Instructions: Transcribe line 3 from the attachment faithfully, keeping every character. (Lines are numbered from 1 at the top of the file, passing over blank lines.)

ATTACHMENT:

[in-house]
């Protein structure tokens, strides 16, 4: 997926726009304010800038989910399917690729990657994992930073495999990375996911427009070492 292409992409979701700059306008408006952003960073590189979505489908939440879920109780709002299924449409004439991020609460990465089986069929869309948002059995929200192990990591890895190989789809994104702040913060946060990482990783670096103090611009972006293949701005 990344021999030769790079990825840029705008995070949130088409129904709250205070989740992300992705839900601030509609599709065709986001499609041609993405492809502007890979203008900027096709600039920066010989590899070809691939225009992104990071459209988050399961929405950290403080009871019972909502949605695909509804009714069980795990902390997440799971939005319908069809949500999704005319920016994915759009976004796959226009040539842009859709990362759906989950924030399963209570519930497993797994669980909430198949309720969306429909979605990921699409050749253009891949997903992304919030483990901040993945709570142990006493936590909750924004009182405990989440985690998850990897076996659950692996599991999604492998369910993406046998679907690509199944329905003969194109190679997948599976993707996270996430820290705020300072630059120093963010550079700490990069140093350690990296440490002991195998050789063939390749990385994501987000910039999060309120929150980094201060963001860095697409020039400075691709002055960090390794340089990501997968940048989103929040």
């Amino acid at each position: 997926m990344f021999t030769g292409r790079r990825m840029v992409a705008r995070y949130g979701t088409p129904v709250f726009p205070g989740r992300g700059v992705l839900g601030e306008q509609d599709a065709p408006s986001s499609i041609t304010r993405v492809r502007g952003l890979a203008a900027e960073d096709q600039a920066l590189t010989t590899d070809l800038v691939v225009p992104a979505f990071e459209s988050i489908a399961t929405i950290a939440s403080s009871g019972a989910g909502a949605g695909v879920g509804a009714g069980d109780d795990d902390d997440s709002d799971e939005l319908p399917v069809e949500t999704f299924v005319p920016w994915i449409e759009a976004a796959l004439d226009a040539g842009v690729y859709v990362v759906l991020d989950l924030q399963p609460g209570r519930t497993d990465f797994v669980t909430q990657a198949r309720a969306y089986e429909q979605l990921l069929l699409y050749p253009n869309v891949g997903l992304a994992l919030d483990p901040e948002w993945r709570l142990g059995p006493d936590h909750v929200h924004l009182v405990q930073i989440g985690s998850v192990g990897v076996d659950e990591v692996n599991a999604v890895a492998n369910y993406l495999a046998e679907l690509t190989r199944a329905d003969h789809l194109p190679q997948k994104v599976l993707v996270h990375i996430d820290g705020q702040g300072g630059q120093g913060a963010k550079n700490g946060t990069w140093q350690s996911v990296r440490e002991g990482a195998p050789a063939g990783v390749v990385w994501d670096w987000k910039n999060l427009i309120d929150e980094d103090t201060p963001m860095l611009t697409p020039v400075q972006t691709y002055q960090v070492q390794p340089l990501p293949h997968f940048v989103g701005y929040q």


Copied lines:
């Amino acid at each position: 997926m990344f021999t030769g292409r790079r990825m840029v992409a705008r995070y949130g979701t088409p129904v709250f726009p205070g989740r992300g700059v992705l839900g601030e306008q509609d599709a065709p408006s986001s499609i041609t304010r993405v492809r502007g952003l890979a203008a900027e960073d096709q600039a920066l590189t010989t590899d070809l800038v691939v225009p992104a979505f990071e459209s988050i489908a399961t929405i950290a939440s403080s009871g019972a989910g909502a949605g695909v879920g509804a009714g069980d109780d795990d902390d997440s709002d799971e939005l319908p399917v069809e949500t999704f299924v005319p920016w994915i449409e759009a976004a796959l004439d226009a040539g842009v690729y859709v990362v759906l991020d989950l924030q399963p609460g209570r519930t497993d990465f797994v669980t909430q990657a198949r309720a969306y089986e429909q979605l990921l069929l699409y050749p253009n869309v891949g997903l992304a994992l919030d483990p901040e948002w993945r709570l142990g059995p006493d936590h909750v929200h924004l009182v405990q930073i989440g985690s998850v192990g990897v076996d659950e990591v692996n599991a999604v890895a492998n369910y993406l495999a046998e679907l690509t190989r199944a329905d003969h789809l194109p190679q997948k994104v599976l993707v996270h990375i996430d820290g705020q702040g300072g630059q120093g913060a963010k550079n700490g946060t990069w140093q350690s996911v990296r440490e002991g990482a195998p050789a063939g990783v390749v990385w994501d670096w987000k910039n999060l427009i309120d929150e980094d103090t201060p963001m860095l611009t697409p020039v400075q972006t691709y002055q960090v070492q390794p340089l990501p293949h997968f940048v989103g701005y929040q």